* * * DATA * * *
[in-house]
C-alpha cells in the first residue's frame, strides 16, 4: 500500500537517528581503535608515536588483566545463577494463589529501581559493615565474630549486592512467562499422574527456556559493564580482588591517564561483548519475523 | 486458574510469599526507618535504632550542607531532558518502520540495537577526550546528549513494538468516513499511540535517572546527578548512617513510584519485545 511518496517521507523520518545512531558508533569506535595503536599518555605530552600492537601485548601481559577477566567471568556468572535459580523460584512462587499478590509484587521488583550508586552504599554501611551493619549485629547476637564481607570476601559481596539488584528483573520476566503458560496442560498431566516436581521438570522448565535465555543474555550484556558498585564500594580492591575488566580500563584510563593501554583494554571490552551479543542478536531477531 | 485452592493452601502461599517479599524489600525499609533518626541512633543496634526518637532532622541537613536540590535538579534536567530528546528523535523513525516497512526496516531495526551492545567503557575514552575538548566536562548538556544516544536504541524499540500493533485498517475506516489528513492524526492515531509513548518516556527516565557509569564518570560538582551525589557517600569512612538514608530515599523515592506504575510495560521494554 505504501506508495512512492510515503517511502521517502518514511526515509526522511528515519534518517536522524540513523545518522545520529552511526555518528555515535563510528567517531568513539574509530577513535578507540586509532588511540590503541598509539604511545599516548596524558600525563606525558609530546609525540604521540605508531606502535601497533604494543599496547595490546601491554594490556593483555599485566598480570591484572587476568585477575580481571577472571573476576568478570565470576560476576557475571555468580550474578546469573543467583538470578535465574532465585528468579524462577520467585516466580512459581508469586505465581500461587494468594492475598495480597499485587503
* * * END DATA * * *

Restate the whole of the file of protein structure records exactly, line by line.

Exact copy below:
[in-house]
C-alpha cells in the first residue's frame, strides 16, 4: 500500500537517528581503535608515536588483566545463577494463589529501581559493615565474630549486592512467562499422574527456556559493564580482588591517564561483548519475523 | 486458574510469599526507618535504632550542607531532558518502520540495537577526550546528549513494538468516513499511540535517572546527578548512617513510584519485545 511518496517521507523520518545512531558508533569506535595503536599518555605530552600492537601485548601481559577477566567471568556468572535459580523460584512462587499478590509484587521488583550508586552504599554501611551493619549485629547476637564481607570476601559481596539488584528483573520476566503458560496442560498431566516436581521438570522448565535465555543474555550484556558498585564500594580492591575488566580500563584510563593501554583494554571490552551479543542478536531477531 | 485452592493452601502461599517479599524489600525499609533518626541512633543496634526518637532532622541537613536540590535538579534536567530528546528523535523513525516497512526496516531495526551492545567503557575514552575538548566536562548538556544516544536504541524499540500493533485498517475506516489528513492524526492515531509513548518516556527516565557509569564518570560538582551525589557517600569512612538514608530515599523515592506504575510495560521494554 505504501506508495512512492510515503517511502521517502518514511526515509526522511528515519534518517536522524540513523545518522545520529552511526555518528555515535563510528567517531568513539574509530577513535578507540586509532588511540590503541598509539604511545599516548596524558600525563606525558609530546609525540604521540605508531606502535601497533604494543599496547595490546601491554594490556593483555599485566598480570591484572587476568585477575580481571577472571573476576568478570565470576560476576557475571555468580550474578546469573543467583538470578535465574532465585528468579524462577520467585516466580512459581508469586505465581500461587494468594492475598495480597499485587503